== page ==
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The Research Stations of Antarctica and the sub-Antarctic

by Robert C. Brears Blog

Numerous research stations operate throughout the Antarctic and sub-Antarctic, engaged in all manner of scientific inquiry. This article will cover the stations under the management of the British Antarctic Survey (BAS), which conducts year-round terrestrial and atmospheric research in some of the most compelling polar locations on Earth.
Antarctic Peninsula

Stations of all shapes and sizes

Numerous research stations operate throughout the Antarctic and sub-Antarctic, engaged in all manner of scientific inquiry. This article will cover the stations under the management of the British Antarctic Survey (BAS), which conducts year-round terrestrial and atmospheric research in some of the most compelling polar locations on Earth.

By NASA Goddard Space Flight Center from Greenbelt, MD, USA (NASA Scientific Balloon in Antarctica) [Public domain or CC BY 2.0], via Wikimedia Commons

Halley VI Research Station

Halley Research Station is recognised as an important platform for global earth, atmospheric, and space weather observations. The station, built on a floating ice shelf in the Weddell Sea, is the world’s first mobile research facility and is a fantastic location to spot a variety of penguins. Space weather data collected onsite provides the UK government with the impacts of space weather on infrastructure and business. In addition, the space weather data is being fed into collaborative projects, including the European SPACESTORM project, which is helping reduce the impacts of space weather on satellites. The station also measures ozone levels and meteorology. Spending time at Halley indoors is a comfortable contrast to the brutal conditions outside, where typical winter temperatures are below -20°C (-4°F) and can even plummet to -55°C (-67°F). There is 24/7 darkness at the location for 105 days per year, and workers are completely isolated from the outside world due to the surrounding sea ice. The base itself is state-of-the-art, composed of 8 modules that sit atop hydraulic legs equipped with skis. These legs can be raised to overcome snow accumulation, and each module can even be towed separately to a new location. The most famous move Halley made was in 2016 – 2017, when the based was relocated to the Brunt Ice Shelf. The crew spent 13 weeks moving each module 23 km (14 miles).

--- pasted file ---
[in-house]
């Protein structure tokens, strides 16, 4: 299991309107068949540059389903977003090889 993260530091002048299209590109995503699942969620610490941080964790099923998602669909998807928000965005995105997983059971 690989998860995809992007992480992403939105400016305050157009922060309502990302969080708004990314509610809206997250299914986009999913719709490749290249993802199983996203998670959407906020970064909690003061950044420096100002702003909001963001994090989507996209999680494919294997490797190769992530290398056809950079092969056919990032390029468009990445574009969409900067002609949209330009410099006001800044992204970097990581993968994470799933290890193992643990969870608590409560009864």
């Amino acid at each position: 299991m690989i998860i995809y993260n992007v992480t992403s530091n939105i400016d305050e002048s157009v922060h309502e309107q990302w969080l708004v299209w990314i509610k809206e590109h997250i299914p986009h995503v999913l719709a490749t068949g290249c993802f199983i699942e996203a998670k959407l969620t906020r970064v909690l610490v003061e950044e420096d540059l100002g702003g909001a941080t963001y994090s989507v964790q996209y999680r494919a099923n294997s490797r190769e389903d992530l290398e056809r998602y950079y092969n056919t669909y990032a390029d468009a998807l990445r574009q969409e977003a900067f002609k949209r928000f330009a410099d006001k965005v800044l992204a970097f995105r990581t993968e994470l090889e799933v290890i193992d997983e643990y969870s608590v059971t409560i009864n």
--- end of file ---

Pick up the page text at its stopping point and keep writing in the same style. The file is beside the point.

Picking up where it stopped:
By NASA Goddard Space Flight Center (Flickr: NASA’s BARREL Mission Launches 20 Balloons) [CC BY 2.0], via Wikimedia Commons

Rothera Research Station

Found on Adelaide Island to the west of the Antarctic Peninsula, Rothera Research Station is a hub for field and air operations in Antarctica. It is a large site that includes the Bonner research lab, offices, workshops, a runway, airplane hangar, and a wharf. The station was built at the southern tip of the Wormald Ice Piedmont and operates year-round, with summer populations peaking at just over 100 people and a winter crew of 22. A variety of scientists work onsite, including marine and terrestrial biologists, meteorologists, and a host of support staff. The climate is pleasant for Antarctica: Summer temperatures hover between 0 – 5°C (32 – 41°F), while in the winter they range between -5 and -20°C (23 and -4°F). Rothera’s location on the coast means the area is home to a variety of Antarctic wildlife, including Adélie penguins, chinstraps, and gentoos. There are breeding pairs of kelp gulls and south polar skuas near the station too, as well as Antarctic terns and Wilson’s petrels offshore through the summer months. Weddell seals are always present, with pups born on the sea ice in late September. Crabeater and elephant seals can also be seen in the area. In the sea, there are small numbers of minke and humpback whales. Lucky visitors may even spot a family of orcas living in Marguerite Bay over the summer.

Bird Island Research Station